Deals to push forward carbon commitments

March 15, 2023 | 16:04
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While joining Japan’s fresh carbon neutrality initiative, Vietnam has continued enjoying international assistance in its drive to achieve its net-zero emission dream by mid-century.

Vietnam over a week ago signed up to the Asia Zero Emission Community (AZEC) scheme initiated by Japan, aimed to achieve carbon neutrality via coordinated steps such as developing hydrogen supply chains and setting decarbonisation standards while ensuring energy security.

Deals to push forward carbon commitments
Deals to push forward carbon commitments, photo: Le Toan

The other nations to have joined AZEC include Australia, Brunei, Cambodia, Indonesia, Japan, Laos, Malaysia, the Philippines, Singapore, and Thailand. The participating nations want to decarbonise their economies without sacrificing economic growth and energy security.

“Under AZEC, we intend to cooperate in such areas as setting standards through policy coordination and support decarbonisation technological developments and demonstration to help expand the new technology and reduce costs,” said Japan’s Minister of Economy, Trade and Industry Yasutoshi Nishimura.

“For example, we will look at forming master plans for hydrogen and ammonia in Asia and set technological standards for carbon capture and storage, and conform the importance of natural gas and liquefied gas as transition energy.”

Vietnamese Deputy Prime Minister and Minister of Natural Resources and Environment Tran Hong Ha, who represented Vietnam in approving the scheme at a ministerial meeting in Tokyo on March 4, called for more international support for Vietnam to realise its net-zero targets.

He proposed participating countries establish specific institutions such as a carbon credit market of the region, and a research and technology transfer centre. “It is because technology is a key to reducing emissions while ensuring energy security and ensuring the state, people and businesses have access to clean energy at affordable prices,” Ha said.

Since its declaration of making efforts to achieve net-zero emissions in November 2021, Vietnam has received plenty of international assistance. For instance, British Ambassador to Vietnam Iain Frew told DPM Ha that the UK would like to discuss with Vietnam’s relevant agencies possibilities in support for Vietnam in renewable energy, net-zero emissions, and climate change response.

The UK is among 10 economies within the International Partners Group (IPG) and Vietnam that in December agreed on a bold just energy transition partnership (JETP), which will mobilise an initial $15.5 billion of public and private finance over the next 3-5 years to support Vietnam’s green transition.

Initial contributions to the Vietnam JETP include $7.75 billion in pledges from the IPG together with the Asian Development Bank and the International Finance Corporation. This is supported by a commitment to work to mobilise and facilitate a matching $7.75 billion in private investment from an initial set of private financial institutions, coordinated by the Glasgow Financial Alliance for Net Zero.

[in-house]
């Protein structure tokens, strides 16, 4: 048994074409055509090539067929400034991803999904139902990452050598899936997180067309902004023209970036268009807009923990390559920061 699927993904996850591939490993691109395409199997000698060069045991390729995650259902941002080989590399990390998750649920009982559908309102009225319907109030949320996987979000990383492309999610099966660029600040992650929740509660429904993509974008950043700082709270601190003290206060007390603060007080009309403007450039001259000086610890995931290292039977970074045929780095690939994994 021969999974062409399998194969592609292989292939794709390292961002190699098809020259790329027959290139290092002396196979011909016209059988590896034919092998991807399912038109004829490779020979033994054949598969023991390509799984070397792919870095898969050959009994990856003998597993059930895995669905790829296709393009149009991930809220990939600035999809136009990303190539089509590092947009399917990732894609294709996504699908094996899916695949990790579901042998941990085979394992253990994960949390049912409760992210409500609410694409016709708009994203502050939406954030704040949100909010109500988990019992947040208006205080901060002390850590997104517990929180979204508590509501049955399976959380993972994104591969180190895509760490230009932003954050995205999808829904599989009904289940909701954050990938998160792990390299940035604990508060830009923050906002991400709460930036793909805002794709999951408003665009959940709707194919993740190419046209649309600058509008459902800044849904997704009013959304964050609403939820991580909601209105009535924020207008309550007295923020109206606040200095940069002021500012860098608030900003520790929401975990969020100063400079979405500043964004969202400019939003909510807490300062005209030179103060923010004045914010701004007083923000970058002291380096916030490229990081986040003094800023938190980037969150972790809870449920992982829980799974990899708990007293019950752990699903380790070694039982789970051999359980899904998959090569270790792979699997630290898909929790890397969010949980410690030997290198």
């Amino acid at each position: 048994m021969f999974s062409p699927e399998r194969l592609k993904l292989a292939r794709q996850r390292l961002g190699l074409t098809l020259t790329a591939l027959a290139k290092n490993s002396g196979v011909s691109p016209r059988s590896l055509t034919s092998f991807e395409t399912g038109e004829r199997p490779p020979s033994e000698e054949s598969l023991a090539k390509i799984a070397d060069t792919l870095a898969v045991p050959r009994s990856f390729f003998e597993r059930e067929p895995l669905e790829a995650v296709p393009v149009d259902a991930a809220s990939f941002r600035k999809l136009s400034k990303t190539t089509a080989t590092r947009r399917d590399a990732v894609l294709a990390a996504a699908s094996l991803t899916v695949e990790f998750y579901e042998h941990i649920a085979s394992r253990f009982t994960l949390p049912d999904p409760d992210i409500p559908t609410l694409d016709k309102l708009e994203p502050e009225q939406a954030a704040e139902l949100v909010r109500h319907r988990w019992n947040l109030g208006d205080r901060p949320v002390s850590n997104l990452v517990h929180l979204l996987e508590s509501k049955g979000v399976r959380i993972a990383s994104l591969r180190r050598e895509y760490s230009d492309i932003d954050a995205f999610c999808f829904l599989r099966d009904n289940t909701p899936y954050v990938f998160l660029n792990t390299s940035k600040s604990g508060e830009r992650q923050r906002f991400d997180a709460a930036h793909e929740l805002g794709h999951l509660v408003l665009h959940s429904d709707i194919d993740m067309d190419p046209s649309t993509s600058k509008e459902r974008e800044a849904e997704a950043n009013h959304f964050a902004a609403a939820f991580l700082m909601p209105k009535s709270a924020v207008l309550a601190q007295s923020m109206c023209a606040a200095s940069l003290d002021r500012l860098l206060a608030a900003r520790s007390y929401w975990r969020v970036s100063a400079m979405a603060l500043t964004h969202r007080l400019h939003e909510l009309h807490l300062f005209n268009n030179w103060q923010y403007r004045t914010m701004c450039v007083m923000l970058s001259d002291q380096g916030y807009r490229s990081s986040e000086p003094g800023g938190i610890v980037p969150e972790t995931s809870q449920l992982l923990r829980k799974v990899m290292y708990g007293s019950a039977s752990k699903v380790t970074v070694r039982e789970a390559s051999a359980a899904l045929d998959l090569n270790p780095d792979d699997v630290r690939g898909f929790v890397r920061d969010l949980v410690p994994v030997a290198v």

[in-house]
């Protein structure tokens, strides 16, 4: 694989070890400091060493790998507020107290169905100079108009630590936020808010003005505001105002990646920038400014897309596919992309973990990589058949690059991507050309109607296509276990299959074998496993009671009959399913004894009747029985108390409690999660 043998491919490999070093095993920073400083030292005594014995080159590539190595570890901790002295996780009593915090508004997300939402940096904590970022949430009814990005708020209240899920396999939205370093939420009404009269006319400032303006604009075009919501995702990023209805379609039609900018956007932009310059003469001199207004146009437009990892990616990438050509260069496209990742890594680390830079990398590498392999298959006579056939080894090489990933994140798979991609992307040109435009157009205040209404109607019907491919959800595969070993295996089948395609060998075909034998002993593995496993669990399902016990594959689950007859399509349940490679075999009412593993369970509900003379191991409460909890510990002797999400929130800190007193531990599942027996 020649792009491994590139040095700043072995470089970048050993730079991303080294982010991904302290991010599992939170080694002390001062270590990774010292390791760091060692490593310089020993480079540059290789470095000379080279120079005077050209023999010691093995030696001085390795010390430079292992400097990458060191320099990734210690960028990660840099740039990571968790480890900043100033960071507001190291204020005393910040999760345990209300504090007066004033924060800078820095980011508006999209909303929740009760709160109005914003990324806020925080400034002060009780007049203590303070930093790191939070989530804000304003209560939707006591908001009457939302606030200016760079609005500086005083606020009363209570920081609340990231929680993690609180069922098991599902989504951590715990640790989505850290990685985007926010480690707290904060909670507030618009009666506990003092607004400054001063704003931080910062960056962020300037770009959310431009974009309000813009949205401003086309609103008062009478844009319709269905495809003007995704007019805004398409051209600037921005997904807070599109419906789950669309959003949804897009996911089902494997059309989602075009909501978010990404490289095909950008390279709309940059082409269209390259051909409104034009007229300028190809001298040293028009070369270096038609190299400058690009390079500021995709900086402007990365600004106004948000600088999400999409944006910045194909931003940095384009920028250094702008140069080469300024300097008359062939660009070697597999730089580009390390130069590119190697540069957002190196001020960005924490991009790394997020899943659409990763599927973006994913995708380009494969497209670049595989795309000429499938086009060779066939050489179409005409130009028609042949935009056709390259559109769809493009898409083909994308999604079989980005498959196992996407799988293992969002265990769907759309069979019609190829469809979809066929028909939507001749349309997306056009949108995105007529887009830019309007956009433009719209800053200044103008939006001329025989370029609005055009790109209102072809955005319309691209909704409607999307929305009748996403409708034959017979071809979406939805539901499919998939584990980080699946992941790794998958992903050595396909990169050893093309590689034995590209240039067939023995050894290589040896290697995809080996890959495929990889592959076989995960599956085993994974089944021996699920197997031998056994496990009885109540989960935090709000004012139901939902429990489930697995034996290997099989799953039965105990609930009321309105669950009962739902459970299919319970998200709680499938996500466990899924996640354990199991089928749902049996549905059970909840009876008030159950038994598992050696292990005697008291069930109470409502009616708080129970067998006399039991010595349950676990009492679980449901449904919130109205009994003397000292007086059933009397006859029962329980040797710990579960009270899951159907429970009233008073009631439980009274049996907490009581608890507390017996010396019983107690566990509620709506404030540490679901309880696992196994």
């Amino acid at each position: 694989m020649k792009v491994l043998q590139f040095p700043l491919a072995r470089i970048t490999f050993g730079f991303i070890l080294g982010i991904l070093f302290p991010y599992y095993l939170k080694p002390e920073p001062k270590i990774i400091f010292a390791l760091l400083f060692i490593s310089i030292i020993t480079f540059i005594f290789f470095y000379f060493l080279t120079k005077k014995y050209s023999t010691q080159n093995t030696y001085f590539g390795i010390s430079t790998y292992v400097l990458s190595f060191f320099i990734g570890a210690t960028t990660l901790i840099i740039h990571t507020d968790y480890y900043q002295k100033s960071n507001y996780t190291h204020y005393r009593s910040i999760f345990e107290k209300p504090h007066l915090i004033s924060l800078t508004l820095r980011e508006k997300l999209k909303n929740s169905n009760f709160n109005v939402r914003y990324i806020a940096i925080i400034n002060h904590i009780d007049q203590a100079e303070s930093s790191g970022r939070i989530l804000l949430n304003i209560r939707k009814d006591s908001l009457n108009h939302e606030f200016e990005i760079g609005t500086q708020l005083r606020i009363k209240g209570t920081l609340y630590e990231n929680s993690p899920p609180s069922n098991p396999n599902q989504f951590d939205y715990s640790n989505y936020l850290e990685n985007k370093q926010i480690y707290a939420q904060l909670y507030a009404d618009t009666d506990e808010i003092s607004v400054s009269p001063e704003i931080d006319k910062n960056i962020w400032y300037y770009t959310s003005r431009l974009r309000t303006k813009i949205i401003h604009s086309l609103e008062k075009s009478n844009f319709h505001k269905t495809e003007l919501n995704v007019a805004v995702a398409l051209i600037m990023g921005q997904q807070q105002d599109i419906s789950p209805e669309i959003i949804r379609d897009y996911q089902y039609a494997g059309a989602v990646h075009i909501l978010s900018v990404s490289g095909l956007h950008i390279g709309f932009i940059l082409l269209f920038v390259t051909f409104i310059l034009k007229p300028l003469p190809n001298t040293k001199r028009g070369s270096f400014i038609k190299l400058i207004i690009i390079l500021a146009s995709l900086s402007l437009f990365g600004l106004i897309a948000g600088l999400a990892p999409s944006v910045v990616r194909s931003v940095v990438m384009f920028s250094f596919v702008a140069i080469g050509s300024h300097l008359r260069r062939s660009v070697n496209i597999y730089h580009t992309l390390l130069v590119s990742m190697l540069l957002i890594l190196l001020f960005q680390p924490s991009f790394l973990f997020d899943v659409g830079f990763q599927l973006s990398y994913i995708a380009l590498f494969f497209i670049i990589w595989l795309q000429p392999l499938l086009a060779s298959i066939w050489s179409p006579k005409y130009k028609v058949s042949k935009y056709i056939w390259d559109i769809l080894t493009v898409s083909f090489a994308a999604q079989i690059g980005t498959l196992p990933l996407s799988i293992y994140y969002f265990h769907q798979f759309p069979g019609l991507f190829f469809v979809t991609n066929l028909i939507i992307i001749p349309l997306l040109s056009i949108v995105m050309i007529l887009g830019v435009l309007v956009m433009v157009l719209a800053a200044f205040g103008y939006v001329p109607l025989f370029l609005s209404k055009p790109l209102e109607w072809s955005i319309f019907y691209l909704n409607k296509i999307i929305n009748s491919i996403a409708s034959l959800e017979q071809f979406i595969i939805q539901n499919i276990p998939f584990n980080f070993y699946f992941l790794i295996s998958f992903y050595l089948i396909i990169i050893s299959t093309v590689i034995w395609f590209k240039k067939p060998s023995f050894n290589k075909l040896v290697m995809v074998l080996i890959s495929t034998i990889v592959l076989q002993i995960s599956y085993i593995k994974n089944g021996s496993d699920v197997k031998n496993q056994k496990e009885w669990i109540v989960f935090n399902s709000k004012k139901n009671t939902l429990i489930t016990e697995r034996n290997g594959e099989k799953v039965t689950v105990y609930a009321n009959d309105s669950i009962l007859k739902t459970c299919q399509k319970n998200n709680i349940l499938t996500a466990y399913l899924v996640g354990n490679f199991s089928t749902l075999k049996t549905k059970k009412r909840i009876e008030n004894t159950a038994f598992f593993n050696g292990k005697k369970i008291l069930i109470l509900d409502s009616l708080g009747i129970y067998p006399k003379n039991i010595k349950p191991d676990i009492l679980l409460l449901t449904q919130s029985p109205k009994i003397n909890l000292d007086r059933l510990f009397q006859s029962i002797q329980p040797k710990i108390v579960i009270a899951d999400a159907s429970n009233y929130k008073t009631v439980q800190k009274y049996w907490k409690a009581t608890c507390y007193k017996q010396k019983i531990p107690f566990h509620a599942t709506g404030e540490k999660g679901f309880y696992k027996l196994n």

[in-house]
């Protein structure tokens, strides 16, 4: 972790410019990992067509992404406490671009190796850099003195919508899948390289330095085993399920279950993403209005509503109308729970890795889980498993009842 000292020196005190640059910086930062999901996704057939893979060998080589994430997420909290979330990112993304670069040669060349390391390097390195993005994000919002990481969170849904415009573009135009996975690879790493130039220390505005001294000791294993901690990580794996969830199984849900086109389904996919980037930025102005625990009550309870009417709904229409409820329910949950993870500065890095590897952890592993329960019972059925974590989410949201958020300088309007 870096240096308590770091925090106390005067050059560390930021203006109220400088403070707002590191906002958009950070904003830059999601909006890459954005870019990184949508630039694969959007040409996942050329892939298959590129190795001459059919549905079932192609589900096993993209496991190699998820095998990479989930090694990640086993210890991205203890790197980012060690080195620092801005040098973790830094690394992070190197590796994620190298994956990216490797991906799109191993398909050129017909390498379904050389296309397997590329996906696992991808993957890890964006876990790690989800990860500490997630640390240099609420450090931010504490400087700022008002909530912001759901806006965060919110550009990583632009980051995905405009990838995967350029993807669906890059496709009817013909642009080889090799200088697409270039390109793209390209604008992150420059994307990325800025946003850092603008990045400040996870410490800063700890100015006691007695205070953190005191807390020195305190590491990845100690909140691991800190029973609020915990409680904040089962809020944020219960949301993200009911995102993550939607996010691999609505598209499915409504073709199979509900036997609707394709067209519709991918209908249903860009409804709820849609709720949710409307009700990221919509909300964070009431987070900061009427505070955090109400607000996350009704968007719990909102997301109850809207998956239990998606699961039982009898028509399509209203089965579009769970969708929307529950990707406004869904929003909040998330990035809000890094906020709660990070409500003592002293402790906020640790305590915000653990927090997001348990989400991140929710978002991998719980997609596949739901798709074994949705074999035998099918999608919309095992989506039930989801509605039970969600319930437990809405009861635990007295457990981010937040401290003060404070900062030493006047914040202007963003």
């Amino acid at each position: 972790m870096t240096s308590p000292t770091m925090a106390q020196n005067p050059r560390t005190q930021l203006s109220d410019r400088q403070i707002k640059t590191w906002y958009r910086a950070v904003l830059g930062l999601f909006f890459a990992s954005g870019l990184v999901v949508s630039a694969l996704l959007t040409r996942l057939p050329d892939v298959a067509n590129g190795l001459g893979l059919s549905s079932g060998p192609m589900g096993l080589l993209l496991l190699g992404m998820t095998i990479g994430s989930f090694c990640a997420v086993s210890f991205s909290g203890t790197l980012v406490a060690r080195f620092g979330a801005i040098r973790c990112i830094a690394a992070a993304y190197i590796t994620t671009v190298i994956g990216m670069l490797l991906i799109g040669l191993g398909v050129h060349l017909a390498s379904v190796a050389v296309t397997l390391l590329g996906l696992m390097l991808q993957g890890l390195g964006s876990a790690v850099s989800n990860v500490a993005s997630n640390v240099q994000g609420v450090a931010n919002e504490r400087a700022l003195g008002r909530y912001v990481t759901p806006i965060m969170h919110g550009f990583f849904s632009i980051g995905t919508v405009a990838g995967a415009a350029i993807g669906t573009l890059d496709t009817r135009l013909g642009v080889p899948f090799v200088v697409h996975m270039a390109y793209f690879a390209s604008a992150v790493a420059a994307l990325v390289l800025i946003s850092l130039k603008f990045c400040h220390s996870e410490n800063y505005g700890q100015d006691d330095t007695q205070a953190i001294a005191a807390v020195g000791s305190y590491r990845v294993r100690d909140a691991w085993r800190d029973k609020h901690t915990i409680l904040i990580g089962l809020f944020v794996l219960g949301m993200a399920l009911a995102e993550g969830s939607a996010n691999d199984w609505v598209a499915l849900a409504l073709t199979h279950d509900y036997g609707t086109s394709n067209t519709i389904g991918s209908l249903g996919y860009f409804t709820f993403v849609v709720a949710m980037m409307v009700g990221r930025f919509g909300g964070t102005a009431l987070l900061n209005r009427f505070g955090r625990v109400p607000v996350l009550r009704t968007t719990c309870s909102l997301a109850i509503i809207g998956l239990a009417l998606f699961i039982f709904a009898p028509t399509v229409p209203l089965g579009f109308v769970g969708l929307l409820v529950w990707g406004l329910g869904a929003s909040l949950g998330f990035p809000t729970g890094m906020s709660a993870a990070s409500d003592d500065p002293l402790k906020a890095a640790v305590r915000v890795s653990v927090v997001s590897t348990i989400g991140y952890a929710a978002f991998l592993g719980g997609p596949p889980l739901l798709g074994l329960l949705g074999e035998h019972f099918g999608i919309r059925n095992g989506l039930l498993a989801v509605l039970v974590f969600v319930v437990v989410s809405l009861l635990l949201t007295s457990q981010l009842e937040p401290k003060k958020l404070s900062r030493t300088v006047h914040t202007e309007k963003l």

Underlining the importance of mechanisms to realise ideas and commitments made under the agreement, DPM Ha said, “Vietnam is very much in need of the UK’s support in technology transfer, technical consultation, financial mechanisms, and investor selection for concrete projects in renewable energy (particularly offshore wind energy), forest plantation, carbon capture, green hydrogen production, and research of new technology.”

Within 2023, Vietnam will work with the support of partner countries to develop and adopt the Vietnam JETP Resource Mobilisation Plan, which will enable the implementation of the funding and strategy.

The United Nations Development Programme (UNDP) also said it is ready to support Vietnam in the detailed formulation and implementation of the resource mobilisation plan this year. “This includes our proven technical assistance services to the governments in green transition/nationally appropriate mitigation actions projects, which can help Vietnam identify cost-effective de-risking public instruments to promote and scale up private sector investments in the resource mobilisation plan,” said UNDP resident representative in Vietnam Ramla Khalidi.

The UNDP is now initiating assessments on the impact of phasing-out coal power and energy transition in Vietnam and defining what these processes would specifically mean for the country.

In its country partnership strategy for Vietnam for 2023-2026, the Asian Development Bank (ADB) also stated that Vietnam is facing the twin challenges of meeting rapid energy demand growth with simultaneous decarbonisation. Vietnam’s energy demand has been continuously growing at a higher rate than economic growth.

According to Electricity of Vietnam, power demand growth was 10.3-11.3 per cent per year in 2016-2020 and is projected to grow by 8-8.5 per cent annually in 2021-2030. To meet its fast-rising energy demand, Vietnam has relied on fossil fuels. Carbon emissions have therefore increased at a rapid rate of 7.9 per cent annually, faster than the real GDP rate (6.5-7 per cent annually).

As a result, Vietnam’s carbon intensity, which measures emissions per unit of GDP, is higher than that of other countries in ASEAN; fossil emissions in Vietnam in 2019 were also the highest in the ASEAN. Vietnam’s net-zero commitment therefore requires redesigning the strategy for power sector development, including a transition from coal-fired power generation to more environmentally friendly sources of energy.

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By Nguyen Dat

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